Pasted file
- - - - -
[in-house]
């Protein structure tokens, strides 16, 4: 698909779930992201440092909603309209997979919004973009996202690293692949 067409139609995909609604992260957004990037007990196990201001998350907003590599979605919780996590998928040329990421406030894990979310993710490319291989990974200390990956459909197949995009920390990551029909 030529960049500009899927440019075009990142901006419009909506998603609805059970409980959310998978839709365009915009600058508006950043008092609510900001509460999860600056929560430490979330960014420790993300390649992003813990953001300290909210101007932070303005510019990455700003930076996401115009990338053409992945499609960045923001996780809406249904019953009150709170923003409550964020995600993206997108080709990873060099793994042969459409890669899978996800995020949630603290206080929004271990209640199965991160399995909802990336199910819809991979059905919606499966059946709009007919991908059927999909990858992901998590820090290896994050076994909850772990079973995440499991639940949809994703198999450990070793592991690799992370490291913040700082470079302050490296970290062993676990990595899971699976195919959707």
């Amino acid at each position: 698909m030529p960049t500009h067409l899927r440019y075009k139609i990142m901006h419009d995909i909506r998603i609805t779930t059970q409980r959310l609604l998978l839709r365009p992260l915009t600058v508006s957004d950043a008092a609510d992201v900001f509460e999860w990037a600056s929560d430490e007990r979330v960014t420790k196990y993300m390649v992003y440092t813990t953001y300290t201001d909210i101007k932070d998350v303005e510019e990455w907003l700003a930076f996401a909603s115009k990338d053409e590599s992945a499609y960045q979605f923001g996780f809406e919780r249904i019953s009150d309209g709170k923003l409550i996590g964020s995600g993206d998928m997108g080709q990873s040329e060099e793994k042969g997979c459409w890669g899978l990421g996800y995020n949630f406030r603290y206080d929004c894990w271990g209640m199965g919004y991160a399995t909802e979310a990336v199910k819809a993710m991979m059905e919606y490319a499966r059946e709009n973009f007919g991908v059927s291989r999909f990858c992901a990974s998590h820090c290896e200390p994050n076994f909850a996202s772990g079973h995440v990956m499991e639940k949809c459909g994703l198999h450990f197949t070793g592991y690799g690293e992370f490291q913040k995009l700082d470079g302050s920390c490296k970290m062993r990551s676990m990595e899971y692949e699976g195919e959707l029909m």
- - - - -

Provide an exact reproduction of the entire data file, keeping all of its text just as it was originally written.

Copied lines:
[in-house]
């Protein structure tokens, strides 16, 4: 698909779930992201440092909603309209997979919004973009996202690293692949 067409139609995909609604992260957004990037007990196990201001998350907003590599979605919780996590998928040329990421406030894990979310993710490319291989990974200390990956459909197949995009920390990551029909 030529960049500009899927440019075009990142901006419009909506998603609805059970409980959310998978839709365009915009600058508006950043008092609510900001509460999860600056929560430490979330960014420790993300390649992003813990953001300290909210101007932070303005510019990455700003930076996401115009990338053409992945499609960045923001996780809406249904019953009150709170923003409550964020995600993206997108080709990873060099793994042969459409890669899978996800995020949630603290206080929004271990209640199965991160399995909802990336199910819809991979059905919606499966059946709009007919991908059927999909990858992901998590820090290896994050076994909850772990079973995440499991639940949809994703198999450990070793592991690799992370490291913040700082470079302050490296970290062993676990990595899971699976195919959707």
């Amino acid at each position: 698909m030529p960049t500009h067409l899927r440019y075009k139609i990142m901006h419009d995909i909506r998603i609805t779930t059970q409980r959310l609604l998978l839709r365009p992260l915009t600058v508006s957004d950043a008092a609510d992201v900001f509460e999860w990037a600056s929560d430490e007990r979330v960014t420790k196990y993300m390649v992003y440092t813990t953001y300290t201001d909210i101007k932070d998350v303005e510019e990455w907003l700003a930076f996401a909603s115009k990338d053409e590599s992945a499609y960045q979605f923001g996780f809406e919780r249904i019953s009150d309209g709170k923003l409550i996590g964020s995600g993206d998928m997108g080709q990873s040329e060099e793994k042969g997979c459409w890669g899978l990421g996800y995020n949630f406030r603290y206080d929004c894990w271990g209640m199965g919004y991160a399995t909802e979310a990336v199910k819809a993710m991979m059905e919606y490319a499966r059946e709009n973009f007919g991908v059927s291989r999909f990858c992901a990974s998590h820090c290896e200390p994050n076994f909850a996202s772990g079973h995440v990956m499991e639940k949809c459909g994703l198999h450990f197949t070793g592991y690799g690293e992370f490291q913040k995009l700082d470079g302050s920390c490296k970290m062993r990551s676990m990595e899971y692949e699976g195919e959707l029909m």